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Immortal Technique - Revolutionary Vol. 2
Contributed by: Natasa
Source: The Elements
Posted on: February 21, 2004 03:51 MST
Filed under: Rap

immortal technique

Life is conflict, and Immortal Technique shares his with us yet again in this latest release - Revolutionary Vol.2. Born in Peru, but bred on the streets of Harlem, he has been in the eye of many storms, luckily providing us with great insights. He has the ability to personalize the problems. Whether he is rapping about his personal life, politics or a touching story, imagery he brings makes us feel it. Dance With the Devil from Revolutionary Vol.1 disturbed many minds and at the same time impressed them, establishing him as one of the best. The best got better in Revolutionary Vol.2. This album is like a mine field, full of mind blowing facts, much in need of being exposed.

"Truth in form of hip hop", as stated by Mumia Abdul Jamal in the opening of Revolutionary Vol.2, is exactly what you are getting and its evident from the first song on the album - The Point of No Return. Strong beat of the opening track sets a serious, yet classical tone to this whole album. The Point of No Return is a track full of facts yet its more than that: “i know too much the government is trying to murder me; no coming back like cutting your wrists open vertically”. Ignorance can be bliss for some but for people like Immortal Technique its no longer an option - as it wont be for you when you finish listening to this album.

Peruvian Cocaine, second track on the album, is a collaboration Immortal Technique did with Pumpkinhead, Diabolic, Tonedeff, Poison Pen, Loucipher, and CrayzWalz. Instead of writing a typical track with random self-praising verses they really put their focus together to write the story of the path that drugs take from Latin America to the streets of NY. It’s a connect-the-dots track for those who aren’t fully aware of the government conspiracies and hypocrisies in their ‘war on drugs’.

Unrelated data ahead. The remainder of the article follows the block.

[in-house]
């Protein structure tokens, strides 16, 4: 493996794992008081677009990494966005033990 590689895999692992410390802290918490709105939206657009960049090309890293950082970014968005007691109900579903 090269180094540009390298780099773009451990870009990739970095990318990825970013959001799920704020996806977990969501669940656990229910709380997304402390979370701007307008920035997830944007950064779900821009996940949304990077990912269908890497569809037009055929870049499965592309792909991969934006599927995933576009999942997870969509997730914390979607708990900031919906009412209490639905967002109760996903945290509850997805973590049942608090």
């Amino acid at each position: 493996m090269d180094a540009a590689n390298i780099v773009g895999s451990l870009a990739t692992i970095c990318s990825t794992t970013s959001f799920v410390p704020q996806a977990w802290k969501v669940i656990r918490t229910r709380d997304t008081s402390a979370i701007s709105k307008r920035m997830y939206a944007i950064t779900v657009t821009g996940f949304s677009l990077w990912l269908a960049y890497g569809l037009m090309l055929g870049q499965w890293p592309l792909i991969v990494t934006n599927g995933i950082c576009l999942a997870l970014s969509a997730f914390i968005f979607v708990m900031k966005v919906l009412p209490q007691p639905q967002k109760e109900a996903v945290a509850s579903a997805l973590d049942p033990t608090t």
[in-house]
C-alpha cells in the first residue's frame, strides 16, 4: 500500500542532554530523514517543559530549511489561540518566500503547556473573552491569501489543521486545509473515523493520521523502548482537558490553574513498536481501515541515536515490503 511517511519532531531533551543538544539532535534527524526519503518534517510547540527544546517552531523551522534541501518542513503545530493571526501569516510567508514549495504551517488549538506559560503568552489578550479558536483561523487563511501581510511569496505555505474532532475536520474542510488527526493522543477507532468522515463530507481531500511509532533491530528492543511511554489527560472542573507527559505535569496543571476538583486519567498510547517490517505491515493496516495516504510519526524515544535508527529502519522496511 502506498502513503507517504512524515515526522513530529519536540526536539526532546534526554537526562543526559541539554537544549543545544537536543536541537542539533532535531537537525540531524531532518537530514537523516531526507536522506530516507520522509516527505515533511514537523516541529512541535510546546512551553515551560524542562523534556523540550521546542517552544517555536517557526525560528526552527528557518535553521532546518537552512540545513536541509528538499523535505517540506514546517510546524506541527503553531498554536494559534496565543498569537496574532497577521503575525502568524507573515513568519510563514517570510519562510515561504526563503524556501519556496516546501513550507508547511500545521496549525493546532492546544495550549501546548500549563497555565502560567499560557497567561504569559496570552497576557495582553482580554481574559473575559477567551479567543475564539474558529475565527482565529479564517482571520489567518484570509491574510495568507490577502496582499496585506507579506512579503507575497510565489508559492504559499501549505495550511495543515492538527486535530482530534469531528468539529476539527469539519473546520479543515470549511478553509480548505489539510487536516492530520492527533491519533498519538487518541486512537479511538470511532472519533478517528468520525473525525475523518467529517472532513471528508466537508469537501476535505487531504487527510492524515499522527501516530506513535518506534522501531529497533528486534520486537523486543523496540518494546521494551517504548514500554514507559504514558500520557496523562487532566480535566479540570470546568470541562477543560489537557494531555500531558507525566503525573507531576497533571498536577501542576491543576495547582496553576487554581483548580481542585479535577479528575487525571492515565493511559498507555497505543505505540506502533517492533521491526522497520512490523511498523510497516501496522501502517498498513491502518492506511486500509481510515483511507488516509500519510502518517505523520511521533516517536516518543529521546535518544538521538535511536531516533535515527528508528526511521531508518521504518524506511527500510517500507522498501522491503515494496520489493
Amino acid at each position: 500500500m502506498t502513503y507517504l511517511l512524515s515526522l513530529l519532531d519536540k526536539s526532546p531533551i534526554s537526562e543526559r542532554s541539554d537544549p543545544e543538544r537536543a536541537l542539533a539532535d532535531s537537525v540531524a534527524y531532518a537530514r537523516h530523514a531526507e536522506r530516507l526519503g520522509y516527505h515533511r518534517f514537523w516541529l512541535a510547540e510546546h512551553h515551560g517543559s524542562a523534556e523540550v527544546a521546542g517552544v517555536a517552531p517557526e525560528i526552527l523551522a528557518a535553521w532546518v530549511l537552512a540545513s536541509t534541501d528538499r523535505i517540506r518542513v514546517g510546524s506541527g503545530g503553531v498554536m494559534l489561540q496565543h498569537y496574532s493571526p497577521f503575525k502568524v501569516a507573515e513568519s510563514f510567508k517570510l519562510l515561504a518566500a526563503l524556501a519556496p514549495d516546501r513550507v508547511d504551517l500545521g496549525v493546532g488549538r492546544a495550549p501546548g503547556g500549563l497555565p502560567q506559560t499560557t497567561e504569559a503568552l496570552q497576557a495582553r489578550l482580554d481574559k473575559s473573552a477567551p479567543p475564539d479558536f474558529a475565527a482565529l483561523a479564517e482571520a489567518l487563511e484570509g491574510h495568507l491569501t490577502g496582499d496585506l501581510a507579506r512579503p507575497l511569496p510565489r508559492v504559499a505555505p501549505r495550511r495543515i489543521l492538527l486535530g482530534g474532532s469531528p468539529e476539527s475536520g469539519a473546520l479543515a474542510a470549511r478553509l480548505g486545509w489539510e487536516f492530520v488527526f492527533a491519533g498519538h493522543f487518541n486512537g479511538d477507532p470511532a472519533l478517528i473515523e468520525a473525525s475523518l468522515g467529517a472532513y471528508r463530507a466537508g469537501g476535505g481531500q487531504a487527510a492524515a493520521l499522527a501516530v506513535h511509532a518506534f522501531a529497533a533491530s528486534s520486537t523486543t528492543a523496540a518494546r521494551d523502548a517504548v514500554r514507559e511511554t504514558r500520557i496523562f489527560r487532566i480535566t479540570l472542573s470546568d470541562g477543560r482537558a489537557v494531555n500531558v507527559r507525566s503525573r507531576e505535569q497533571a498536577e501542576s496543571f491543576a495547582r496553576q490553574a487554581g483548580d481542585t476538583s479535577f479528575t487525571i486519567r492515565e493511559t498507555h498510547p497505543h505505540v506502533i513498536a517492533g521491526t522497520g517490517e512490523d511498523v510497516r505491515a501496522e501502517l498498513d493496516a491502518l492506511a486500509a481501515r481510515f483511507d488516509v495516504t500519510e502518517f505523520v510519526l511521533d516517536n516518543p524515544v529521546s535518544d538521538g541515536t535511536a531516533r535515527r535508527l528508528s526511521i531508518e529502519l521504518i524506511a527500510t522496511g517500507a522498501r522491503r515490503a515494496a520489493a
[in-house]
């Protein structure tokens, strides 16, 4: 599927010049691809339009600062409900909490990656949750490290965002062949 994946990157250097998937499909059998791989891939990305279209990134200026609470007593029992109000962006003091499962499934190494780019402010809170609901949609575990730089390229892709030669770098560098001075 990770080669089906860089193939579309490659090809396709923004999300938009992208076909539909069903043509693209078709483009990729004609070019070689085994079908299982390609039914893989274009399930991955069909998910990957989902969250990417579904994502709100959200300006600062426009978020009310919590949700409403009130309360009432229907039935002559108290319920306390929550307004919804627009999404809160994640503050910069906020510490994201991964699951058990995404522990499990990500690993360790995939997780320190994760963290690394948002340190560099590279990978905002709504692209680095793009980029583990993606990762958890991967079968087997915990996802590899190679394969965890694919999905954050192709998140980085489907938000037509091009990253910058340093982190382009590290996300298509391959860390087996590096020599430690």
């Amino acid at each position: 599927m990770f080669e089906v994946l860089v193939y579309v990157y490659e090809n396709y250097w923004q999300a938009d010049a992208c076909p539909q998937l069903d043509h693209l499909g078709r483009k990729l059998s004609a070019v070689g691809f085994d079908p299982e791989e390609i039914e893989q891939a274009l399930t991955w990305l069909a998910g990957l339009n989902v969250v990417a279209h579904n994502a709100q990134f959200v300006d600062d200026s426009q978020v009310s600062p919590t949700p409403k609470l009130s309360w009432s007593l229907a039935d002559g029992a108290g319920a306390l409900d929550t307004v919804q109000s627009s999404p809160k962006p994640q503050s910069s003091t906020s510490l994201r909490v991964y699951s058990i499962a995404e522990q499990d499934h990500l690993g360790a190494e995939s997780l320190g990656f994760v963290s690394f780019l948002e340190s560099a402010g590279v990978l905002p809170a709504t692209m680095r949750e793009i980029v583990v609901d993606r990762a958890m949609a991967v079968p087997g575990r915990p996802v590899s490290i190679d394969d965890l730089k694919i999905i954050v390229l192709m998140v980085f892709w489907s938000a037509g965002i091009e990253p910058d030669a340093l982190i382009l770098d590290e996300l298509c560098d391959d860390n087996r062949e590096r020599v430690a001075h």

While this whole album is a must have, tracks that especially shine (aside from the two already mentioned) are Industrial Revolution, Harlem Streets, The 4th Branch, Freedom of Speech, One (remix) and You Never Know. Freedom of Speech is one of those unforgettable tracks, not only because of a dope sample used but it’s a track that makes you say ‘ thank you ‘ for all that he is saying and the fact that he didn’t sign to some deal that would have prevented him from giving us this album.

My personal favorite track on this album is Leaving the Past. There hasn’t been a day gone by since I received this album that I haven‘t listened to this track. The mellow and mature beat by SouthPaw has a way of hypnotizing and the trumpet sounds, played by DaveGuy, give the track a smooth jazz feel. After all of the painful truth, all the anger, all the comedy, comes hope in Leaving the Past. I am somewhat surprised that this was not chosen to be the last track on the album - “I made yall believe it at last, you can make the future but it starts with leaving the past.”

This album is like PBS - much needed service to the world blinded by the bling bling of capitalism. ”Capitalism and democracy aren’t synonymous”. Let us hope that those listening pay attention to the truth when its given in form of hip hop.

The intro to The Cause of Death, a sample from the movie Contact, reminded me of another quote from that same movie: “No -- no words. No words to describe it. Poetry! They should've sent a poet.” I am definitely glad that we have a poet like Immortal Technique to describe the struggle we live.

To purchase a copy of Revolutionary Vol.2 please visit: http://www.viperrecords.com
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